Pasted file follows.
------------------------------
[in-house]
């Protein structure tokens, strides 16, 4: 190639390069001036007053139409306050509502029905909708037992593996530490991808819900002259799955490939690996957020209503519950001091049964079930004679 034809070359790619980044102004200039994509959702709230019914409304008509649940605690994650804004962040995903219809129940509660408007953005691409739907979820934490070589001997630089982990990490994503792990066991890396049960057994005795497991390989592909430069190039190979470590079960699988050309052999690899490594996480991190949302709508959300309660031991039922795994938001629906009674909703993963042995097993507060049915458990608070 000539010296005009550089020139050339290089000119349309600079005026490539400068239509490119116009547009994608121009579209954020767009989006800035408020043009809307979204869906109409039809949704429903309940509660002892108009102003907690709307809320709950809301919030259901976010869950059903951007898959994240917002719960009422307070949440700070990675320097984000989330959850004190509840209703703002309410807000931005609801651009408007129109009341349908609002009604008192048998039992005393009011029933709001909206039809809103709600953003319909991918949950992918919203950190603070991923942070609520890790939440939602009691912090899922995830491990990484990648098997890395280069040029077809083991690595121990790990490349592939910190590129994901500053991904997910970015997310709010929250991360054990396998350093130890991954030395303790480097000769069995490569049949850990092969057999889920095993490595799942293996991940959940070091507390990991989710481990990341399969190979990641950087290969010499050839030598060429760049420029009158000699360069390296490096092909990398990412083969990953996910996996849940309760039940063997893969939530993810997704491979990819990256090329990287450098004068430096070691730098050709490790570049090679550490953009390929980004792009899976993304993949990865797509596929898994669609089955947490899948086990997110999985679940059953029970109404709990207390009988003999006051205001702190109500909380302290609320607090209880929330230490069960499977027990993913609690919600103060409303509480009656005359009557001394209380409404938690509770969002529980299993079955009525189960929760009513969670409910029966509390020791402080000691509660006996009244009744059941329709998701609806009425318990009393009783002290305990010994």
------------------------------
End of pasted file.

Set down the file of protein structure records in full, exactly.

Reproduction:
[in-house]
């Protein structure tokens, strides 16, 4: 190639390069001036007053139409306050509502029905909708037992593996530490991808819900002259799955490939690996957020209503519950001091049964079930004679 034809070359790619980044102004200039994509959702709230019914409304008509649940605690994650804004962040995903219809129940509660408007953005691409739907979820934490070589001997630089982990990490994503792990066991890396049960057994005795497991390989592909430069190039190979470590079960699988050309052999690899490594996480991190949302709508959300309660031991039922795994938001629906009674909703993963042995097993507060049915458990608070 000539010296005009550089020139050339290089000119349309600079005026490539400068239509490119116009547009994608121009579209954020767009989006800035408020043009809307979204869906109409039809949704429903309940509660002892108009102003907690709307809320709950809301919030259901976010869950059903951007898959994240917002719960009422307070949440700070990675320097984000989330959850004190509840209703703002309410807000931005609801651009408007129109009341349908609002009604008192048998039992005393009011029933709001909206039809809103709600953003319909991918949950992918919203950190603070991923942070609520890790939440939602009691912090899922995830491990990484990648098997890395280069040029077809083991690595121990790990490349592939910190590129994901500053991904997910970015997310709010929250991360054990396998350093130890991954030395303790480097000769069995490569049949850990092969057999889920095993490595799942293996991940959940070091507390990991989710481990990341399969190979990641950087290969010499050839030598060429760049420029009158000699360069390296490096092909990398990412083969990953996910996996849940309760039940063997893969939530993810997704491979990819990256090329990287450098004068430096070691730098050709490790570049090679550490953009390929980004792009899976993304993949990865797509596929898994669609089955947490899948086990997110999985679940059953029970109404709990207390009988003999006051205001702190109500909380302290609320607090209880929330230490069960499977027990993913609690919600103060409303509480009656005359009557001394209380409404938690509770969002529980299993079955009525189960929760009513969670409910029966509390020791402080000691509660006996009244009744059941329709998701609806009425318990009393009783002290305990010994």